Study Finds Cost of Data Breaches Climbing

By Susan J. Campbell March 08, 2011

The findings of the “2010 Annual Study: U.S. Cost of Data Breach” have been released by Symantec Corp., and the Ponemon Institute. These findings reveal that data breaches have grown more costly for the fifth year in a row, indicating that more needs to be done to protect information.

According to this study, the average organizational cost of a data breach increased to $7.2 million, costing companies an average of $214 per compromised record. This figure is significantly higher than the $204 average in 2009.The study, which drew on data breach experiences of 51 U.S. companies from 15 different industry sectors, also determined that for the second straight year, the associated costs were driven higher by organizations’ need to respond rapidly to data breaches.

Key findings from the study indicate that rapid responses to data breaches is costing companies 54 percent more per record than companies that moved more slowly. The study also determined that malicious or criminal attacks are considered to be the most expensive and are on the rise.

Negligence remains the most common threat, and companies are more vigilant about preventing system failures. As data breach costs continue to rise, encryption and other technologies are gaining ground as post-breach remedies, while training and awareness programs remain the most popular.

"Securing information continues to challenge organizations at all levels, but the vast majority of these breaches are preventable," said Francis deSouza, senior vice president, Enterprise Security Group, Symantec, in a statement. "Organizations must not only protect the data itself wherever it is stored or used, but also create a culture of security including training, policies and actions. The results of this study show that companies with information protection best practices in place can greatly lower their potential data breach costs."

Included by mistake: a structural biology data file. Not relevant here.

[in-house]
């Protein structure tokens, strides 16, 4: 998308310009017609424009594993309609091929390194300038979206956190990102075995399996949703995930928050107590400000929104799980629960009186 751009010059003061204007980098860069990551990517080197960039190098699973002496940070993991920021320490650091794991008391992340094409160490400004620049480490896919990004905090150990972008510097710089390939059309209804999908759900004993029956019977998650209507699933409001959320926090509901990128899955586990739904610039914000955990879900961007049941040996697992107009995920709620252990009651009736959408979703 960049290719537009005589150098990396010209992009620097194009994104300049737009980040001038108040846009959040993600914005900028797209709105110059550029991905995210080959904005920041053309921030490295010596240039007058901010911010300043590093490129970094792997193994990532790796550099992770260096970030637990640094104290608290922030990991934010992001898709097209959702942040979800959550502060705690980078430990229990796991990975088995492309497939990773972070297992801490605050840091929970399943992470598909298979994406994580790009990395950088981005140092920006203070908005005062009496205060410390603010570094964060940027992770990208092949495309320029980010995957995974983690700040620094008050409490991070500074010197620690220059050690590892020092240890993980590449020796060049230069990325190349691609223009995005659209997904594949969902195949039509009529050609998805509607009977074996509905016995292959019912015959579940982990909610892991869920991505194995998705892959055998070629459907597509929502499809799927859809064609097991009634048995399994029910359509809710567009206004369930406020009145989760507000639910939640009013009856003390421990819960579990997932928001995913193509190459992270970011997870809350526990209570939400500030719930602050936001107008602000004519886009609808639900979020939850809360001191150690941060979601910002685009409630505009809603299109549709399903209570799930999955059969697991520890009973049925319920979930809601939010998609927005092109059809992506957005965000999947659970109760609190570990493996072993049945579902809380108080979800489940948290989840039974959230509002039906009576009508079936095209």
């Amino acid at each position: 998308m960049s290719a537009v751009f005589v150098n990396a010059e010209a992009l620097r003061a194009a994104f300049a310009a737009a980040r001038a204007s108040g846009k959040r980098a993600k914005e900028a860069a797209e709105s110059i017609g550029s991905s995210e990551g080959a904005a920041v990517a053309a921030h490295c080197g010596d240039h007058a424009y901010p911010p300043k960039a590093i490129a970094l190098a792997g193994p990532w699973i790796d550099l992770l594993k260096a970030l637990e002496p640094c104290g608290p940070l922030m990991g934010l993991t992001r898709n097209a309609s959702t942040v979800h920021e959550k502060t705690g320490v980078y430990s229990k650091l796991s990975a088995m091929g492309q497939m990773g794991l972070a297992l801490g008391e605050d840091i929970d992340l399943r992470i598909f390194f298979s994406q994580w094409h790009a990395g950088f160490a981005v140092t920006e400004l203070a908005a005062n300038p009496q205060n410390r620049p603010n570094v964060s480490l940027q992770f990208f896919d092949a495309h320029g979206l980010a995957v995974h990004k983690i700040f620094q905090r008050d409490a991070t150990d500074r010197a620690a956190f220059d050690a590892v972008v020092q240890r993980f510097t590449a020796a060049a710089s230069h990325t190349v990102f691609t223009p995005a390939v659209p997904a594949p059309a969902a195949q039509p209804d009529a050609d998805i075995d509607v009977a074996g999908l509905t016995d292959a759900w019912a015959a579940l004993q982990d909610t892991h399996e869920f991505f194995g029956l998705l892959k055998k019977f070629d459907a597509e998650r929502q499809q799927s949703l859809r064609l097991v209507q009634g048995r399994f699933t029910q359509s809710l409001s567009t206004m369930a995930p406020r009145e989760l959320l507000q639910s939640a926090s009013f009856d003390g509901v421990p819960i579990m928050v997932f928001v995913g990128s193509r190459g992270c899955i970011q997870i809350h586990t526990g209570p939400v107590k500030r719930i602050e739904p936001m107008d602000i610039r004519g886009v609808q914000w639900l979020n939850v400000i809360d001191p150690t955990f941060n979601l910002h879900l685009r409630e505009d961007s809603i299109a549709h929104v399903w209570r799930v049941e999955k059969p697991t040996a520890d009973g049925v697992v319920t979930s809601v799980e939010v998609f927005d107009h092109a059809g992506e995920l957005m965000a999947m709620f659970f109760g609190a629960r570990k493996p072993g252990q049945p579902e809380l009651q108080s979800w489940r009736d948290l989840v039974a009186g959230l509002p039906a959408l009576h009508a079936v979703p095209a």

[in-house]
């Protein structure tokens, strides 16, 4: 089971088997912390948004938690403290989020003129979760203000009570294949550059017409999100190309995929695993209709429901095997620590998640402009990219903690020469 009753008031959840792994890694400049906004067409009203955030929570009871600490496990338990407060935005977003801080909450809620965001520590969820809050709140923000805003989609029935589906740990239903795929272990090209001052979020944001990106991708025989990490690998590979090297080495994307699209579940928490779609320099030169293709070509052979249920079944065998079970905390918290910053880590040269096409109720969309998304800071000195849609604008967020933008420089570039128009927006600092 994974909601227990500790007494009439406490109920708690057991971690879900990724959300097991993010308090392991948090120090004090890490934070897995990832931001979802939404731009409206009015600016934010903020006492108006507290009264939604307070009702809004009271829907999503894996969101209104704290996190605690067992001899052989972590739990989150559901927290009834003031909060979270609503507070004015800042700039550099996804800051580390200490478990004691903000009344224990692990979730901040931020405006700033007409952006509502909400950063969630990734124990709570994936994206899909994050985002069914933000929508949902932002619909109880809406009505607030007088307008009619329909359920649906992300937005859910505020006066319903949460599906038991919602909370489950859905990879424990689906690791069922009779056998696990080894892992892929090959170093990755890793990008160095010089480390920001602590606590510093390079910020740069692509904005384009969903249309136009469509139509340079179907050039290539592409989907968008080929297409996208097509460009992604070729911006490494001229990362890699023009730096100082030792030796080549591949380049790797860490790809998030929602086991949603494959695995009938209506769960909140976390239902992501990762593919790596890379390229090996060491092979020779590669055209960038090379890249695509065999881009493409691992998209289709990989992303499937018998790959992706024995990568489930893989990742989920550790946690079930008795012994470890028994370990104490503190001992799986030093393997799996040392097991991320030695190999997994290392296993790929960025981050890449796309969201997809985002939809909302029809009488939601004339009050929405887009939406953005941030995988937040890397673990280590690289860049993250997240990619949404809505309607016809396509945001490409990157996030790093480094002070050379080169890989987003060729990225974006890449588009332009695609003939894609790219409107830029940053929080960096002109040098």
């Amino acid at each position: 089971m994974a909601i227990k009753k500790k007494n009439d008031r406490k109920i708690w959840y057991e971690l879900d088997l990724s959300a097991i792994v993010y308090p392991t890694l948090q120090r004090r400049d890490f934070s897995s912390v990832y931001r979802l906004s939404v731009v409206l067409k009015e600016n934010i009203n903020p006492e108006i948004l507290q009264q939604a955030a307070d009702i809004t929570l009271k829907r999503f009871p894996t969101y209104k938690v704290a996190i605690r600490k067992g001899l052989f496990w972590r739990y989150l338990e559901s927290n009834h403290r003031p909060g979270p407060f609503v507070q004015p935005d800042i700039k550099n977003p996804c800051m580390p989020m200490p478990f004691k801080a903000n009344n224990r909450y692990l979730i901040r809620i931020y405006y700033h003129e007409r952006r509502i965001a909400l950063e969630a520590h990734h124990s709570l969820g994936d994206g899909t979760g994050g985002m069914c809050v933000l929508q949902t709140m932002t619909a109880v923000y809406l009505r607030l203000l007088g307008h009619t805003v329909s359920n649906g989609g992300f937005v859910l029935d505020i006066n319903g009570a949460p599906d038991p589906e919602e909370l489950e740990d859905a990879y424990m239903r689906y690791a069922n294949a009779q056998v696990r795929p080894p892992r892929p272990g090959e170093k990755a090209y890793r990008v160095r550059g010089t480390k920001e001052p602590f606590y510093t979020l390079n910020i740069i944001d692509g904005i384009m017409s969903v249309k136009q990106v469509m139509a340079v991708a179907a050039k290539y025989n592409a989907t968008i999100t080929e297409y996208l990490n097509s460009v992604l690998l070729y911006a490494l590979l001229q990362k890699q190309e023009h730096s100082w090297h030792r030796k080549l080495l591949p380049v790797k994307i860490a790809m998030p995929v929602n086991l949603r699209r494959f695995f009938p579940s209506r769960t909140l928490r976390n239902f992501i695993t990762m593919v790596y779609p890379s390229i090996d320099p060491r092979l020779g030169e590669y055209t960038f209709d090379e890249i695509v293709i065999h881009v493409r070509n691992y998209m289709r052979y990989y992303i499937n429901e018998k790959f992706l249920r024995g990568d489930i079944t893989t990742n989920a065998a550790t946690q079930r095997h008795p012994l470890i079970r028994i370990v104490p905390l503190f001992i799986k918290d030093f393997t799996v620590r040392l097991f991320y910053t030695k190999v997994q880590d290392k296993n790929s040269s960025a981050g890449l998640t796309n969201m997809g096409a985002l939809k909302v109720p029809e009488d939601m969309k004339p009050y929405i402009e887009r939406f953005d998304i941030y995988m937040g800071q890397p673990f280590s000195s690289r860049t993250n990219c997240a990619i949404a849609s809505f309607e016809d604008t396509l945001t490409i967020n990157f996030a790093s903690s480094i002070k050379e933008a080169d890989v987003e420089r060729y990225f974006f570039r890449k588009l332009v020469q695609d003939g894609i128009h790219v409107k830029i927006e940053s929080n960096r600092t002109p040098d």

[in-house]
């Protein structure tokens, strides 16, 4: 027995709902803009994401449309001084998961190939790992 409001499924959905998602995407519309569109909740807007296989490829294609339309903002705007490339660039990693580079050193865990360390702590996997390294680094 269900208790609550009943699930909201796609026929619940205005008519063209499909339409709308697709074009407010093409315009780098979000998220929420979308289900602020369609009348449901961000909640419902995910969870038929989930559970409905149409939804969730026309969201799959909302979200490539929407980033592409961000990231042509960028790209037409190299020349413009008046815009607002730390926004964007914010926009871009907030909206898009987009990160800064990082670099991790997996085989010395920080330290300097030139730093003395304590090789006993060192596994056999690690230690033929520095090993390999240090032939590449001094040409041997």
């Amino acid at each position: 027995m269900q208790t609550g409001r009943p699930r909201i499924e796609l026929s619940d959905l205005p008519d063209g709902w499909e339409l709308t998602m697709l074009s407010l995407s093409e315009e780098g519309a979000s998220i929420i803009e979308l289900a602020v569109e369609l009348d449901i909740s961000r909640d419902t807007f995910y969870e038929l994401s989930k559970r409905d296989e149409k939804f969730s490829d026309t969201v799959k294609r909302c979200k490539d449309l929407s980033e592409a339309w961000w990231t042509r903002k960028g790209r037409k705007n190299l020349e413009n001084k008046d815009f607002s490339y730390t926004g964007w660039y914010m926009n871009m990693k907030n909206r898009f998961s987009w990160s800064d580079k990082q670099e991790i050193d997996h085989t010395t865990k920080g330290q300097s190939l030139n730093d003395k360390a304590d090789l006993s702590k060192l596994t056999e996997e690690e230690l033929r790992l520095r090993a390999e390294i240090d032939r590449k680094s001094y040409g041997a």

Symantec offers a few recommendations that organizations can implement to protect their data, whether they have already suffered a breach or not:

·         Identify and classify confidential information to assess risks;

·         Educate employees on information protection policies and procedures and then hold them accountable;

·         Deploy data loss prevention technologies to enable policy compliance and enforcement

·         Proactively encrypt laptops to minimize consequences of lost devices;

·         Integrate information protections practices into business processes.

"We continue to see an increase in the costs to businesses suffering a data breach," said Dr. Larry Ponemon, chairman and founder of the Ponemon Institute. "Regulators are cracking down to ensure organizations implement required data security controls or face harsher penalties. Confronted with both malicious and non-malicious threats from inside and outside the organization, companies must proactively implement policies and technologies to mitigate the risk of costly breaches."

Sponsored by Symantec and independently conducted by the Ponemon Institute, the study takes into account a wide range of business costs, including expense outlays for detections, escalation, notification and after-the-fact response. This study also analyzes the current economic impact of the loss of diminished customer trust and confidence measured according to customer churn or rates of turnover.


Susan J. Campbell is a contributing editor for TechZone360 and has also written for eastbiz.com. To read more of Susan’s articles, please visit her columnist page.

Edited by Tammy Wolf

TechZone360 Contributing Editor

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